Subtle Signs Your Garden Needs More Water
Plants are remarkable living organisms, capable of producing some of Mother Nature's most beautiful works of art. Maintaining a garden can be a very rewarding experience as you watch the plants you planted responding to your care. It is important to strike a balance between fussing or tinkering with the elements in your garden and then leaving the plants alone to work their magic. Part of that balance involves watching for signs and changes in the plants themselves.
Plants have to have a few essential needs met in order to engage in photosynthesis and grow - they need light, water, and nutrients. Light is the 'photo' part of photosynthesis, which is how plants create energy for themselves. Plants need nutrients in a similar way we do - nutrients are needed in order to help cells function properly. But plants need water for a multitude of reasons.
Why Do Plants Need Water?
- Plants are made of 85% - 90% water.
- Through transpiration (breathing water out from their foliage), plants then pull water from the roots and fill each cell with water. This is how they maintain their structure and stay upright.
- Water is what moves nutrients in the soil to the roots
- Water is a key component of photosynthesis - light alone won't finish the equation.
Plants need water and they need balance. Overwatering and underwatering both cause health issues for plants, but overwatering can sometimes be very difficult to recover from. Root rot is one of the main issues that can arise from overwatering plants - this is a bacterial infection that kills away roots, and it can be very difficult to recover from if not treated quickly. Other fungal infections thrive in wet conditions, such as black spot on roses. Too much water can suffocate the roots. With all of these concerns, it can be easy to lean towards caution and water your plants less.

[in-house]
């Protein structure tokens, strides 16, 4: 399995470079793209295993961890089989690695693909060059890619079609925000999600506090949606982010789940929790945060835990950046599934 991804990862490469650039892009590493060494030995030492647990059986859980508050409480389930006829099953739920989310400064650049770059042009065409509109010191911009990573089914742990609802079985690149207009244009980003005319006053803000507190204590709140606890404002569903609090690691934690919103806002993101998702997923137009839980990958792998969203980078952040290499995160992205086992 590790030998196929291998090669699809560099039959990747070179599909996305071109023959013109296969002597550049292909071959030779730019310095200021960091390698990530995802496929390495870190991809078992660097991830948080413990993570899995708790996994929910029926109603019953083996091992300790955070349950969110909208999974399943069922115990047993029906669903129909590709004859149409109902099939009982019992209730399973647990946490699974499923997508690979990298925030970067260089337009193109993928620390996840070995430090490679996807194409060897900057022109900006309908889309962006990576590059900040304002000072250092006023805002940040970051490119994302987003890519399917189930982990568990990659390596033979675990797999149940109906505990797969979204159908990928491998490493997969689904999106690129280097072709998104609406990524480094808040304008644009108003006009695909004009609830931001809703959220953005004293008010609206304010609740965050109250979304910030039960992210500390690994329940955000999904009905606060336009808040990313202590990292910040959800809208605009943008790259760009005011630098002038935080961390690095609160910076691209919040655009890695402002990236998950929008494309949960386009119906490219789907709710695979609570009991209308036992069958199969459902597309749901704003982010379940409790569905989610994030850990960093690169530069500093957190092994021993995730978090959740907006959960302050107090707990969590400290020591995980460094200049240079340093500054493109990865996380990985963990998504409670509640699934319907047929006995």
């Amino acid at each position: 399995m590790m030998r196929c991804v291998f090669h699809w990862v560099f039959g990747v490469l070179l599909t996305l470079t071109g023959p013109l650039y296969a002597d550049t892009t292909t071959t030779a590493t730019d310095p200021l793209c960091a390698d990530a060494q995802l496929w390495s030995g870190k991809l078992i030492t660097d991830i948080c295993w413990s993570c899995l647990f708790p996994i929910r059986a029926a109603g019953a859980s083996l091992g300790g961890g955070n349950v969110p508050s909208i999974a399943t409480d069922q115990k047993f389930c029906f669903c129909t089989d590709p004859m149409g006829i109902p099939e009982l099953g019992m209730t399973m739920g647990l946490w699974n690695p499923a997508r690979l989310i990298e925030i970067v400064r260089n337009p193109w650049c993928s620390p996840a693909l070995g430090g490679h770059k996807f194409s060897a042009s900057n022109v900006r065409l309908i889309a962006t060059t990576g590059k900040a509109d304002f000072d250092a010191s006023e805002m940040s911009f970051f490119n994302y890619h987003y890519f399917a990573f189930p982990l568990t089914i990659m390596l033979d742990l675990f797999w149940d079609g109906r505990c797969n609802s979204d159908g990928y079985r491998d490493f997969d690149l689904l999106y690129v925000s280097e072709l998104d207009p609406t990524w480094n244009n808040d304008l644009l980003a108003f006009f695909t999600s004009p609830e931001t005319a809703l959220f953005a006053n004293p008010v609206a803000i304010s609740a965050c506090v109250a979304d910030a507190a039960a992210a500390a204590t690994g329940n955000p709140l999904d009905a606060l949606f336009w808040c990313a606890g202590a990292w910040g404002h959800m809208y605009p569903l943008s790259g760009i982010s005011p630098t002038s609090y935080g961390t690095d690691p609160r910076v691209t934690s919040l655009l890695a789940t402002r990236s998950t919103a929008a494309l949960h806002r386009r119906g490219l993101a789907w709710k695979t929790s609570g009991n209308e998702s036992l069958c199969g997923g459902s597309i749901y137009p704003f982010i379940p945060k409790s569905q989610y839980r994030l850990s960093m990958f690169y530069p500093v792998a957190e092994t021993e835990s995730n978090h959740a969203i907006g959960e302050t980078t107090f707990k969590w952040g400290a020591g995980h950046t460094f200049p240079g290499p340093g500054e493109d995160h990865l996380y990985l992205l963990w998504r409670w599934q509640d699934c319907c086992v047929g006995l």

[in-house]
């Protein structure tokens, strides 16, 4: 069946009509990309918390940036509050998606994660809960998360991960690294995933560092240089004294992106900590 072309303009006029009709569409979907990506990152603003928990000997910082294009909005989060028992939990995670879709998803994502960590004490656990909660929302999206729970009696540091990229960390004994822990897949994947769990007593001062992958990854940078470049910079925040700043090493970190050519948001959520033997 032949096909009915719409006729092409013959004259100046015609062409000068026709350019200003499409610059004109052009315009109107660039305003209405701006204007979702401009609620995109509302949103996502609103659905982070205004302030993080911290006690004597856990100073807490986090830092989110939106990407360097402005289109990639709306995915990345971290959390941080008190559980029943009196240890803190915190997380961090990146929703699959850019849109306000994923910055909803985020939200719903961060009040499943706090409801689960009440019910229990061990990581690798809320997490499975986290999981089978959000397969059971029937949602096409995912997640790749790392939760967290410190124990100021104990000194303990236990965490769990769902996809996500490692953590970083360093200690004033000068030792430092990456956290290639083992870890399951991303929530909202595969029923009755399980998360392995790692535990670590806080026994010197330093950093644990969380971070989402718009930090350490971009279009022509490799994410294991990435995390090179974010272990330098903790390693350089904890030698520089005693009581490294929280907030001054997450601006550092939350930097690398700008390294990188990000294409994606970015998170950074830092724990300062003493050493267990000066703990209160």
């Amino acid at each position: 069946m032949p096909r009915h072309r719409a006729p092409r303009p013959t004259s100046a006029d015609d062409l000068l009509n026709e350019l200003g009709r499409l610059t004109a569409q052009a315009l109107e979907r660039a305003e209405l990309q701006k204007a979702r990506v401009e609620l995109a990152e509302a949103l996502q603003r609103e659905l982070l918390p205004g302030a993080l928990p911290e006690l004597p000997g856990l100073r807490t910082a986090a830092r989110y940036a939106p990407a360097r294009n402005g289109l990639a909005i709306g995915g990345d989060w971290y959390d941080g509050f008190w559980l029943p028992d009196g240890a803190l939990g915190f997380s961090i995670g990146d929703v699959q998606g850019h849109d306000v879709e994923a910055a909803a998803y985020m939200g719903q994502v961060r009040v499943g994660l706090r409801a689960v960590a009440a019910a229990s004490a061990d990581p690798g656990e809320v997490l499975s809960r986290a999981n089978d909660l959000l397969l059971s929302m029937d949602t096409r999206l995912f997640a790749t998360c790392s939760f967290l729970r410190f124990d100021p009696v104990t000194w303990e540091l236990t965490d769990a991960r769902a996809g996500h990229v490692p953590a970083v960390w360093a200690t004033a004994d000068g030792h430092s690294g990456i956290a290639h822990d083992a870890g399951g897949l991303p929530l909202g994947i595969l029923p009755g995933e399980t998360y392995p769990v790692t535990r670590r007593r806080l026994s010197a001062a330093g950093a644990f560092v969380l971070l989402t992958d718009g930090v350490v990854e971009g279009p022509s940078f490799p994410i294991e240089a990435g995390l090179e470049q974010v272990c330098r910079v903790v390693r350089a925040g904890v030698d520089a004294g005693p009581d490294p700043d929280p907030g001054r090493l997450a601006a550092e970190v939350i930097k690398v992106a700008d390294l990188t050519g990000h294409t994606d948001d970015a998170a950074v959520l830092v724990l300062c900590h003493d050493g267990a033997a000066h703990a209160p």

Underwatering can pose major issues, especially in the summer. Why does heat and hot weather affect a plant's ability to stay hydrated? It goes back to the process of transpiration we discussed earlier. Transpiration is how plants keep water flowing up and out to their leaves constantly. It is also how they cool off - plants sweat just like we do! So, in the heat, the water leaving the leaves through transpiration will evaporate faster, meaning they need more water than usual to keep up.
Knowing which plants need what and when is a challenge that can make gardening feel exciting or immensely frustrating. Water can be especially tricky for outdoor gardens since you have to consider natural water resources in addition to your own watering schedule. Once you know what to look for, you can begin to develop a routine that's perfect for your plants and you.
Signs Your Plants Need More Water
- The ground is cracked and dry. Check the soil with a trowel, at least 2 or so inches below the soil to be sure, not just the top.
- Stunted growth.
- Small leaves.
- They're producing less flowers / less fruit than usual, or no flowers. This and slow growth are signs that plants are conserving energy.
- Their flowers become spent sooner, or they've gone to seed early.
- Poor leaf color or leaf structure. Leaves could turn brown, even if just at the tips, become papery, and start to curl inwards. Yellow leaves can mean underwatering, overwatering, or poor nutrition, so compare yellow leaves with other signs.
- Your tree or shrub has started to drop leaves.
- Wilting. This one needs context, since they can also wilt from overwatering and from the heat. Is the soil very dry to the touch at least an inch or two below the surface? Are they still wilting even after the weather cools in the evening? If so, you probably need to water more frequently.
How To Help Plants Recover From Underwatering